The recent implementation of the latest version of Surfcam has delivered even greater flexibility, efficiency and machine control than previous versions of the software, Mr. Caric says. This is important because some of the components the company machines have a 0.005-inch tolerance on three different datums. Being able to efficiently and coherently manipulate tool paths is vital to making good parts, he says. Since the implementation, the company has improved cycle time and is now making greater use of its machinery, he adds.
For instance, although USGI’s facility houses three mills, a Haas VF-1 VMC carries the lion’s share of the workload. Utilizing drills as small as 0.016 inch and end mills as large as 0.1875 inch, Mr. Caric is able to operate the Haas at feed rates higher than in the past because of the control he has gained over his machinery. “Having this kind of control allows us to machine these parts at rates of speed comparable to machines costing two to three times as much,” he says.
Surfcam has helped USGI to save money on capital expenditures by allowing it to optimize existing equipment, and ensuring that manufacturing remains in house. With the latest version, the company has seen an approximate 20 to 30 percent reduction in cycle time, in addition to a steep decrease in deburring activity as a result of increased part quality. For example, Mr. Caric says more efficient tool paths have enabled the company to reduce its cycle times from close to 2 hours down to 10.5 minutes. “We used to spend up to 30 minutes deburring these parts by hand, and now we spend just two or three minutes. Less handling is more time savings, and we have a better quality part.”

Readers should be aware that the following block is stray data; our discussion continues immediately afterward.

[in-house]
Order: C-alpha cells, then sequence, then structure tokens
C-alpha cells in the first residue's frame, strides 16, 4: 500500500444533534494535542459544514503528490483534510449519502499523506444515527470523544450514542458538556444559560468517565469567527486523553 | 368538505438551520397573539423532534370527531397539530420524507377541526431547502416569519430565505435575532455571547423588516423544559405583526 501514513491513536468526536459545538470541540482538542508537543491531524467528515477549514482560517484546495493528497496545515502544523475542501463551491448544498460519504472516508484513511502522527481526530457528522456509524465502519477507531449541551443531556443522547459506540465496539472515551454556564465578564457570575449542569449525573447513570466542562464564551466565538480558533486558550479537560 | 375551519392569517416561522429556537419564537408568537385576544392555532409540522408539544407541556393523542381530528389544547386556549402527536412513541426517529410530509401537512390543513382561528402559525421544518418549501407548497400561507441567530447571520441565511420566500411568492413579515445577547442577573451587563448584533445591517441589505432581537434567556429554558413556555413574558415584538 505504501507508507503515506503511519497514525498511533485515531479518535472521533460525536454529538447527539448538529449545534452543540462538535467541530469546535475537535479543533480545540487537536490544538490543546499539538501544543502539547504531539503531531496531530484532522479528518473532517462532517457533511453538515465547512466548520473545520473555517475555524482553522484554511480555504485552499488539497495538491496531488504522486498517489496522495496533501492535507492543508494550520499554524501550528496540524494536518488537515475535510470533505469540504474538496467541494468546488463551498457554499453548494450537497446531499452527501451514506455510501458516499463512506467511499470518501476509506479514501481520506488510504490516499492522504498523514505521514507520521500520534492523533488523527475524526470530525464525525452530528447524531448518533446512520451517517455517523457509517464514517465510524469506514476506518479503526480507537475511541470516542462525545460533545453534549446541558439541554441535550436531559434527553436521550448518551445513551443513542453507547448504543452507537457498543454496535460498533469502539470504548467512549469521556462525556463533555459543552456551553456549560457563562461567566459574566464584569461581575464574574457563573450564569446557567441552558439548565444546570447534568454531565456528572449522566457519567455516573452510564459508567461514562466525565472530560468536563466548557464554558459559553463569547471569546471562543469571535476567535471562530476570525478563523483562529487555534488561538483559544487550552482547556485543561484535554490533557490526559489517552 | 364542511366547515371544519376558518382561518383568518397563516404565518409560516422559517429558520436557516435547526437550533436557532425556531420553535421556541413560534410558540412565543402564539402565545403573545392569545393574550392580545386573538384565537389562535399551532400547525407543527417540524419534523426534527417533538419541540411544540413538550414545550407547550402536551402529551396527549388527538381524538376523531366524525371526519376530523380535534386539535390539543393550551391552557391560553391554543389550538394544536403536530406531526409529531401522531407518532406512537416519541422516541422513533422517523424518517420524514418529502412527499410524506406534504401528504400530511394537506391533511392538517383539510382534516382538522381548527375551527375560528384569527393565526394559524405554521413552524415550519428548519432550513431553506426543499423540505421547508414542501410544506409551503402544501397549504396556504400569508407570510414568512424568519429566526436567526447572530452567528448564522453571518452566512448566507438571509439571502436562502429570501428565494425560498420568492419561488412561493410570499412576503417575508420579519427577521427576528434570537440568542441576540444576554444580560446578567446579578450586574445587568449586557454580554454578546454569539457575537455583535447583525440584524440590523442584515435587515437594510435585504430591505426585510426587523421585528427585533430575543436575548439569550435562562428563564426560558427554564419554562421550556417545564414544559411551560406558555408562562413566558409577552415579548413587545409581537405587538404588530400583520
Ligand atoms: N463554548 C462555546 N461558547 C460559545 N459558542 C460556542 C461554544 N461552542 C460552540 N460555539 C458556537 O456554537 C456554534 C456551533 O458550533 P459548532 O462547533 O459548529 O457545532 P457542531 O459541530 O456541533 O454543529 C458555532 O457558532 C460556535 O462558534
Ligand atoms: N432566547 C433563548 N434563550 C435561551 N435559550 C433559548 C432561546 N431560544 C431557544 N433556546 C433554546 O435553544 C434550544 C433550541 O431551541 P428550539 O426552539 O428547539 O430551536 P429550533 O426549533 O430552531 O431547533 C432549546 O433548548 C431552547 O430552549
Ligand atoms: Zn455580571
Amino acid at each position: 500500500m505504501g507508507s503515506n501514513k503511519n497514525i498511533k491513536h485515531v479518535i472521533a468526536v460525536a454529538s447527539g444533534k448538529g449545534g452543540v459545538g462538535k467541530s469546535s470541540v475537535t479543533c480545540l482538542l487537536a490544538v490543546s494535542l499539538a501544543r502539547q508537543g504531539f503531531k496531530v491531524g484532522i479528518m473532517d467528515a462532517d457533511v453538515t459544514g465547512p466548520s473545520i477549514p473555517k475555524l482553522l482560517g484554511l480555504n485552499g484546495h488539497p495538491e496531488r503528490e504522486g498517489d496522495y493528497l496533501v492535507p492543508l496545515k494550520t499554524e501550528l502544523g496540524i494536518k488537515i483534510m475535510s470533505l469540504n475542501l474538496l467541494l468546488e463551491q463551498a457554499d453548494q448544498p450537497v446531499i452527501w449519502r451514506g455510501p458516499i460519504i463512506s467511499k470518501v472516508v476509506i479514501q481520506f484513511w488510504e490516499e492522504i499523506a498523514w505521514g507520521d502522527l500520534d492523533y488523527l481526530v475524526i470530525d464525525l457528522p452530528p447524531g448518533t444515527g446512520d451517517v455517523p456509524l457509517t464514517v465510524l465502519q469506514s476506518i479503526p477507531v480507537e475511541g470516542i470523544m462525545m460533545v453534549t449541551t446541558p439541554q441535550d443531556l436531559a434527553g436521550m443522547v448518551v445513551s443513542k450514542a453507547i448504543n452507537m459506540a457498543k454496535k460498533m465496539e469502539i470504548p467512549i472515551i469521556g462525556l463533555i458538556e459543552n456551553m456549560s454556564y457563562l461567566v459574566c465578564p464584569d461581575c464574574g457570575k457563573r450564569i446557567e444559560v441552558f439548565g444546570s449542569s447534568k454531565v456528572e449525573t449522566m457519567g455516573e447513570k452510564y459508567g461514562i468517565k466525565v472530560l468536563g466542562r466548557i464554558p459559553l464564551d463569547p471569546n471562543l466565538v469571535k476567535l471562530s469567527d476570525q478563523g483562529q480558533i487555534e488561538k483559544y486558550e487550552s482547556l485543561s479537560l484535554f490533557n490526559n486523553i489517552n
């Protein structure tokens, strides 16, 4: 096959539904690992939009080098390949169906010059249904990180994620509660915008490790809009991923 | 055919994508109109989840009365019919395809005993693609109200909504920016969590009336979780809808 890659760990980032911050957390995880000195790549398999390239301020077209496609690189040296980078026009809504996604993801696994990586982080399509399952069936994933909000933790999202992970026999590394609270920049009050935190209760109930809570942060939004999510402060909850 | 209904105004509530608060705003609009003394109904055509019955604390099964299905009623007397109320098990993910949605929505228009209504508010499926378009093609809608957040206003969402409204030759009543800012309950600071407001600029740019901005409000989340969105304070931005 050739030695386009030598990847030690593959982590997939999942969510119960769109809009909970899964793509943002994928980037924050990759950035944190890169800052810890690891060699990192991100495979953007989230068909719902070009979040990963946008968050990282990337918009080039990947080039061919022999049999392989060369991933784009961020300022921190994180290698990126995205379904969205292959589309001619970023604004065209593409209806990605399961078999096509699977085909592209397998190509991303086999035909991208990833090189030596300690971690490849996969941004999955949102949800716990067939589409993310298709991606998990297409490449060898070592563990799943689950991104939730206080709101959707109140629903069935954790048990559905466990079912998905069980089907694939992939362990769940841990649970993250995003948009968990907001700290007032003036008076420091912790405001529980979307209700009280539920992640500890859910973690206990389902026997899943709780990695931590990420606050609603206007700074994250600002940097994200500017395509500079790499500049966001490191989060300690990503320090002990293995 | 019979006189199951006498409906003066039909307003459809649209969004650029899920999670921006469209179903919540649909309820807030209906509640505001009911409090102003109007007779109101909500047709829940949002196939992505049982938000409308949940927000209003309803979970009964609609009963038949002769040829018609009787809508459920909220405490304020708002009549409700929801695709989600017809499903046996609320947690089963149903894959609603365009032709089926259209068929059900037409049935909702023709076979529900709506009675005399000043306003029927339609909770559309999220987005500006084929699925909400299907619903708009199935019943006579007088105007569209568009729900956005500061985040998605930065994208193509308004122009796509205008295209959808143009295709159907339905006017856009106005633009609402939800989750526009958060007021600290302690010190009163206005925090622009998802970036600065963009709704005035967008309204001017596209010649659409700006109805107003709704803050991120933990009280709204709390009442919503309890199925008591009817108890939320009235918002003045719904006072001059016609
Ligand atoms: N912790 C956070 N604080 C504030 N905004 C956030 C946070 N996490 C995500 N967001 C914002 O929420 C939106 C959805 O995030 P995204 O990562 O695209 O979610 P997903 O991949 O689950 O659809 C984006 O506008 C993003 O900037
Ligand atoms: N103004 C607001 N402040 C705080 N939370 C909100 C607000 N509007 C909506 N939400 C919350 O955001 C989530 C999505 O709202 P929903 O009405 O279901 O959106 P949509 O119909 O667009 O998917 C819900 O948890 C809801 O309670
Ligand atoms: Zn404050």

Mr. Caric also takes advantage of the macros functionality within Surfcam to further maximize programming time. Because the software records and stores data from previous jobs, it helps him save and reuse information and best practices. He is able to easily add custom macros to automate consistently repeated processes.
“Macros save me a lot of trouble and redundancy in entering information that has already been performed on this job or prior jobs,” he says. “Every time I do a process revision, I find ways to make it much more efficient. We have the process dialed in to the point now where we take a solid bar of stock, put it inside the collet and push the button, and the finished product comes off the machine almost ready to go to assembly.”
Surfcam has helped USGI turn its ideas into reality with greater efficiency, and with enough flexibility for Mr. Caric to machine high-quality components exactly the way he wants to. “The other software packages I used just had a more generic feel to them,” he says. “They did not give me the level of control I was after nor the options I wanted. They were not as gentle on my tools as this software is.”
For Mr. Caric and the whole USGI team, the goal of delivering quality translates into the best possible results for those who will benefit most from the company’s product. “Knowing what the end product accomplishes is very satisfying,” he says. “It’s improving people’s lives.”
Milling complex forms in hardened tool steel involves more than just fast, light cuts, says this maker of medical-related injection molds. Here are some of the ingredients of an effective hard milling process.
These two iPhone apps provide manufacturing professionals and students with quick access to helpful cutting tool information directly from their smart phones.
Programming a robot with the same CAM software used for a multi-axis machine tool makes it unnecessary to “teach” the robot by jogging it manually from point to point and recording these point-to-point moves as the robot’s motion commands. Robotmaster is a software package that provides this CAD/CAM-based, off-line programming for robots. It runs fully integrated inside Mastercam CAM software for CNC machine tools.